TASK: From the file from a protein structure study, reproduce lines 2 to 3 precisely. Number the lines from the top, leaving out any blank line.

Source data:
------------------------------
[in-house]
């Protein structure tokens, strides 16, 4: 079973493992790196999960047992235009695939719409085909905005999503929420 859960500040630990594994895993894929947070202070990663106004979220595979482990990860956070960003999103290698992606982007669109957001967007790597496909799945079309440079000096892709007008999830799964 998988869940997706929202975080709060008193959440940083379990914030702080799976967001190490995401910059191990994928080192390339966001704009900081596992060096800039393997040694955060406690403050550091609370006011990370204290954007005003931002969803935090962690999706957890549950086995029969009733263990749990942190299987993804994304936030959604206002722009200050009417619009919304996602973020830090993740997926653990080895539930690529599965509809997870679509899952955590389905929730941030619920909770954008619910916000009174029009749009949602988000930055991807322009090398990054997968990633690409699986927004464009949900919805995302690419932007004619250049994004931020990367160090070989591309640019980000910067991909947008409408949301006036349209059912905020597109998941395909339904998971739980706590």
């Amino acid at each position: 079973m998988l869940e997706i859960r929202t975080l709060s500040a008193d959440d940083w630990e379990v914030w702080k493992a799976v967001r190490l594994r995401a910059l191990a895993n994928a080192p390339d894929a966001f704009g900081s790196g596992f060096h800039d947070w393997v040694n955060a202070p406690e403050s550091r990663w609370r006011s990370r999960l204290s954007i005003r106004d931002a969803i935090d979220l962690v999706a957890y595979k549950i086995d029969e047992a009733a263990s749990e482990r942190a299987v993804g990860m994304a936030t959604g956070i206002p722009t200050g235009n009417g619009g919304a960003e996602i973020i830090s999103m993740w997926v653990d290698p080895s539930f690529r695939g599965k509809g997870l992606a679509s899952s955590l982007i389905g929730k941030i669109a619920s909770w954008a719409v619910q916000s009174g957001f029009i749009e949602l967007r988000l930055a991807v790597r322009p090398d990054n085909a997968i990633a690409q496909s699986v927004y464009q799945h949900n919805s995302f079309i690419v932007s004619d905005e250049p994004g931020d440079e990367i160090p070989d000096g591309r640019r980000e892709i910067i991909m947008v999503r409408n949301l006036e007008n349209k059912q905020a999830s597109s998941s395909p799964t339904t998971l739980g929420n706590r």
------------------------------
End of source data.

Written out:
């Protein structure tokens, strides 16, 4: 079973493992790196999960047992235009695939719409085909905005999503929420 859960500040630990594994895993894929947070202070990663106004979220595979482990990860956070960003999103290698992606982007669109957001967007790597496909799945079309440079000096892709007008999830799964 998988869940997706929202975080709060008193959440940083379990914030702080799976967001190490995401910059191990994928080192390339966001704009900081596992060096800039393997040694955060406690403050550091609370006011990370204290954007005003931002969803935090962690999706957890549950086995029969009733263990749990942190299987993804994304936030959604206002722009200050009417619009919304996602973020830090993740997926653990080895539930690529599965509809997870679509899952955590389905929730941030619920909770954008619910916000009174029009749009949602988000930055991807322009090398990054997968990633690409699986927004464009949900919805995302690419932007004619250049994004931020990367160090070989591309640019980000910067991909947008409408949301006036349209059912905020597109998941395909339904998971739980706590």
């Amino acid at each position: 079973m998988l869940e997706i859960r929202t975080l709060s500040a008193d959440d940083w630990e379990v914030w702080k493992a799976v967001r190490l594994r995401a910059l191990a895993n994928a080192p390339d894929a966001f704009g900081s790196g596992f060096h800039d947070w393997v040694n955060a202070p406690e403050s550091r990663w609370r006011s990370r999960l204290s954007i005003r106004d931002a969803i935090d979220l962690v999706a957890y595979k549950i086995d029969e047992a009733a263990s749990e482990r942190a299987v993804g990860m994304a936030t959604g956070i206002p722009t200050g235009n009417g619009g919304a960003e996602i973020i830090s999103m993740w997926v653990d290698p080895s539930f690529r695939g599965k509809g997870l992606a679509s899952s955590l982007i389905g929730k941030i669109a619920s909770w954008a719409v619910q916000s009174g957001f029009i749009e949602l967007r988000l930055a991807v790597r322009p090398d990054n085909a997968i990633a690409q496909s699986v927004y464009q799945h949900n919805s995302f079309i690419v932007s004619d905005e250049p994004g931020d440079e990367i160090p070989d000096g591309r640019r980000e892709i910067i991909m947008v999503r409408n949301l006036e007008n349209k059912q905020a999830s597109s998941s395909p799964t339904t998971l739980g929420n706590r």